Participants will be informed about the study when attending a fetal medicine clinic appointment for an antenatal ultrasound scan with a relevant health professional (e.g. fetal medicine specialist or sonographer) at the MERIDIAN sites listed above.


The aim of the project is to find out how and when MRI should be used to improve the information available to parents before birth about the health of their baby. In this part of the project we are looking at babies whose brains are developing normally. We are going to see if ultrasound and MRI give the same information about brain development. The research is set up to look at brain development only and any investigations used by us focus on this area alone.

There are two elements to the study, which is looking at those babies whose brains are developing normally.

The first (A1) is looking at babies whose brains are developing normally based on ultrasound scan by a feto-maternal expert.

The second (A2) is looking at babies whose brains are developing normally but have some other form of non-brain abnormality based on ultrasound scan by a feto-maternal expert.

Both studies A1 and A2 plan to recruit 200 women who have had a detailed ultrasound scan by a feto-maternal expert, showing no problem with the development of their baby's brain.


Participants will be identified during a fetal medicine clinic visit at a participating MERIDIAN site. Participants will then have a screening telephone call to assess their eligibility for the study and to arrange a date for the MRI at the Academic Unit of Radiology in Sheffield. There will be time for further discussion and questions about the study on arrival at the Unit in Sheffield and written consent will be taken. The scan(s) will then be undertaken, looking at the brain development of the baby only.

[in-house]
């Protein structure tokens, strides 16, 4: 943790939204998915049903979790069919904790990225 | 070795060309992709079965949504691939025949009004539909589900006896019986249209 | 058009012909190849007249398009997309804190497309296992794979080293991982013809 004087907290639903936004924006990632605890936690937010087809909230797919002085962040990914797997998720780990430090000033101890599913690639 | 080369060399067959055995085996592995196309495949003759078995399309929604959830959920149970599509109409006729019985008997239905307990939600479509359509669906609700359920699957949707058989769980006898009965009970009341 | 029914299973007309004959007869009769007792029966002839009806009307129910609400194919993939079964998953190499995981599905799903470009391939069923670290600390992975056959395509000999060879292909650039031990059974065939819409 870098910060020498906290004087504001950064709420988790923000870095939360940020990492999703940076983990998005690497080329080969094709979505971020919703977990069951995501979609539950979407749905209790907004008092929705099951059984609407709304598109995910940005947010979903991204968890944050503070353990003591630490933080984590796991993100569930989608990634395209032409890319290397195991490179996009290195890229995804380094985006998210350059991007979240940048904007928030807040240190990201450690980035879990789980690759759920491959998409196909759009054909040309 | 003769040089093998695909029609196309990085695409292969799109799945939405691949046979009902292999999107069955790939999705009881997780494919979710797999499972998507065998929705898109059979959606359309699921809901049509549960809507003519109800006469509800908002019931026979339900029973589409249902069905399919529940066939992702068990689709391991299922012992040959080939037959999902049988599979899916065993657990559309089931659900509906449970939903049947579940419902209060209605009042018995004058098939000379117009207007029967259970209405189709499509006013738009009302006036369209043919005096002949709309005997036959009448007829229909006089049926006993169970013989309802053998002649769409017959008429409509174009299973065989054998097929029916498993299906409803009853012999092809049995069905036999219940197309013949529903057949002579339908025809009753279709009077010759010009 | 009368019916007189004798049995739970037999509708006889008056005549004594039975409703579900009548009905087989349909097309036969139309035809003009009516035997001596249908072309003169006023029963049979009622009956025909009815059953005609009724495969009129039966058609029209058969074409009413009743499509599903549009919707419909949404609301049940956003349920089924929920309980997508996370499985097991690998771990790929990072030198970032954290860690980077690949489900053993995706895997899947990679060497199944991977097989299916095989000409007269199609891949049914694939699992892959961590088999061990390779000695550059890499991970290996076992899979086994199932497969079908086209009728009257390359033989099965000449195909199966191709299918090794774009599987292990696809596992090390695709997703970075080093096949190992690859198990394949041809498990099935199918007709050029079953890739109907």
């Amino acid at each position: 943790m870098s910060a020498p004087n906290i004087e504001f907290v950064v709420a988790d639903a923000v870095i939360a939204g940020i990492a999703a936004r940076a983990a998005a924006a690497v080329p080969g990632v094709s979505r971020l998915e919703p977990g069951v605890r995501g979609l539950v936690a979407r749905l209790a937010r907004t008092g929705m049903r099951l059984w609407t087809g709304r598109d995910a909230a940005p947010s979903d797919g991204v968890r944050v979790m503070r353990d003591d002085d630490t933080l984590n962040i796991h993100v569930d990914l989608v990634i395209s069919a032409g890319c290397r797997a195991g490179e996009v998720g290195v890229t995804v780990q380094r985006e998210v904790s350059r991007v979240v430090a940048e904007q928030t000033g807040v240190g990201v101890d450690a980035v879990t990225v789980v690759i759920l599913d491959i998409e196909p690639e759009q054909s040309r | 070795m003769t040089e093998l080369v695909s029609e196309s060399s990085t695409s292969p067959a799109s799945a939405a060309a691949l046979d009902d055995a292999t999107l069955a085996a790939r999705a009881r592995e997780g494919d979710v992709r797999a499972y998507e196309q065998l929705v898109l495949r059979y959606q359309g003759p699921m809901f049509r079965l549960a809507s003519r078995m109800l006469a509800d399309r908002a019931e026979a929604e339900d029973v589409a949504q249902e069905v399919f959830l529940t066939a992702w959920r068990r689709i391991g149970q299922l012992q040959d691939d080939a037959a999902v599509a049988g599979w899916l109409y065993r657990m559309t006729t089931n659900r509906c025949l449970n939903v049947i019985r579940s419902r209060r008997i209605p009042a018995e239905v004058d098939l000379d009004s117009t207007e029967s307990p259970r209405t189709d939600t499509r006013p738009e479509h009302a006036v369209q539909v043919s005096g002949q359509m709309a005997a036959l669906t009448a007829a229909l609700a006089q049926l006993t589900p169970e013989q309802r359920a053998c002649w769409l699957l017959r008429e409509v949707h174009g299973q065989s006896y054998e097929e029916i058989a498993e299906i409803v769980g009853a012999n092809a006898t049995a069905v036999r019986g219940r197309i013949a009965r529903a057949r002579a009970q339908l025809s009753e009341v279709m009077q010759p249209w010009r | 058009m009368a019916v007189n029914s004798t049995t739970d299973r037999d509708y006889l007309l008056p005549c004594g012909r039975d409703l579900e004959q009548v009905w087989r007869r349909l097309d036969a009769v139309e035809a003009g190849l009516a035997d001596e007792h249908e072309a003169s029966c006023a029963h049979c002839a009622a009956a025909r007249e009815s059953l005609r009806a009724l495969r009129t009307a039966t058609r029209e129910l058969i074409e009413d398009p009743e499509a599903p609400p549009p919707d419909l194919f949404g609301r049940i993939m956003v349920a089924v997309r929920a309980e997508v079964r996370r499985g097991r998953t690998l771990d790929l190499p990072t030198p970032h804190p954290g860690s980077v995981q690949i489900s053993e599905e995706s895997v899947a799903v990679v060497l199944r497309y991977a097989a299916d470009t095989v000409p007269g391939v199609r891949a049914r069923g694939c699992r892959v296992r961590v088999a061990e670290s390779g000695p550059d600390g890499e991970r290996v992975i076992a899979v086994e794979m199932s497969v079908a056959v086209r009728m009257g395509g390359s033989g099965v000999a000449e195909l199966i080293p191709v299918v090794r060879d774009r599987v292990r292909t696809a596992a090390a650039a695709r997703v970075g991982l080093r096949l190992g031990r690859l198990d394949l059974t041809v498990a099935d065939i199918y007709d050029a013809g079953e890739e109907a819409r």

The study has also been promoted through local media and word of mouth; this means that pregnant women can self-refer to the study by contacting the study team on the details below. They will receive a screening call to assess eligibility and will need to confirm that they have been informed that their baby’s brain is developing normally based on their detailed anomaly ultrasound scan.

Contact Us

If you would like further information or are interested in taking part in the study then please phone 0114 2159595 or email

Funder: This project is funded by the NIHR Health Technology Assessment (HTA) programme (project number 09/06/01), with the support of the Comprehensive Clinical Research Network. A full project report will be published in Health Technology Assessment. Any views or opinions expressed are those of the authors and do not necessarily reflect those of the HTA programme, NIHR, NHS or the Department of Health.

MERIDIAN 2-3 year follow up study

The MERIDIAN 2-3 year follow up study is now closed.

The study recruited children born from the original MERIDIAN study, across all 15 of the sites.


There are 3 separate projects within the follow up study, all of which are designed to find out more about the development of the brains of those babies included in the original MERIDIAN study when they are 2-3 years old.